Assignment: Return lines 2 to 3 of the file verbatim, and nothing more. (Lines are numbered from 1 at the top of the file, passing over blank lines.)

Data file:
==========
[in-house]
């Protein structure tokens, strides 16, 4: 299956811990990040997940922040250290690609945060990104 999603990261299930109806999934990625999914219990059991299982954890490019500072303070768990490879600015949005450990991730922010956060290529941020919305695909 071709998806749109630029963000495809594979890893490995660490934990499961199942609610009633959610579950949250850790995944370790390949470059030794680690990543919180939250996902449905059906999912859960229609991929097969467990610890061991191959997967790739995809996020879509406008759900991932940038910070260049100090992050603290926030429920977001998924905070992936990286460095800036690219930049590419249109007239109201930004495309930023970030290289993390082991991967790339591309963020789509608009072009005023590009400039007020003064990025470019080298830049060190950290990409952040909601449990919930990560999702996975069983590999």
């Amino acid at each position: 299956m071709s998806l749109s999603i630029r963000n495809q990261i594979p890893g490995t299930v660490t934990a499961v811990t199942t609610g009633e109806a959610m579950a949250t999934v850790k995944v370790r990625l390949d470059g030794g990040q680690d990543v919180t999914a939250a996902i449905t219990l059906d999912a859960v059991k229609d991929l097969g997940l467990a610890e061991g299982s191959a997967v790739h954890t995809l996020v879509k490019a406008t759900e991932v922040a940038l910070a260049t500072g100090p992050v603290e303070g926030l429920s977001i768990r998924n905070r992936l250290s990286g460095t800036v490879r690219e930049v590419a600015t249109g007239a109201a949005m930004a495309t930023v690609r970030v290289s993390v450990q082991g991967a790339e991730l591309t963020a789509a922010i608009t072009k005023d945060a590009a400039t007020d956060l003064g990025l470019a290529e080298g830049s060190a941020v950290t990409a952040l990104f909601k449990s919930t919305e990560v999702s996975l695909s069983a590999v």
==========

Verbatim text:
């Protein structure tokens, strides 16, 4: 299956811990990040997940922040250290690609945060990104 999603990261299930109806999934990625999914219990059991299982954890490019500072303070768990490879600015949005450990991730922010956060290529941020919305695909 071709998806749109630029963000495809594979890893490995660490934990499961199942609610009633959610579950949250850790995944370790390949470059030794680690990543919180939250996902449905059906999912859960229609991929097969467990610890061991191959997967790739995809996020879509406008759900991932940038910070260049100090992050603290926030429920977001998924905070992936990286460095800036690219930049590419249109007239109201930004495309930023970030290289993390082991991967790339591309963020789509608009072009005023590009400039007020003064990025470019080298830049060190950290990409952040909601449990919930990560999702996975069983590999």
């Amino acid at each position: 299956m071709s998806l749109s999603i630029r963000n495809q990261i594979p890893g490995t299930v660490t934990a499961v811990t199942t609610g009633e109806a959610m579950a949250t999934v850790k995944v370790r990625l390949d470059g030794g990040q680690d990543v919180t999914a939250a996902i449905t219990l059906d999912a859960v059991k229609d991929l097969g997940l467990a610890e061991g299982s191959a997967v790739h954890t995809l996020v879509k490019a406008t759900e991932v922040a940038l910070a260049t500072g100090p992050v603290e303070g926030l429920s977001i768990r998924n905070r992936l250290s990286g460095t800036v490879r690219e930049v590419a600015t249109g007239a109201a949005m930004a495309t930023v690609r970030v290289s993390v450990q082991g991967a790339e991730l591309t963020a789509a922010i608009t072009k005023d945060a590009a400039t007020d956060l003064g990025l470019a290529e080298g830049s060190a941020v950290t990409a952040l990104f909601k449990s919930t919305e990560v999702s996975l695909s069983a590999v």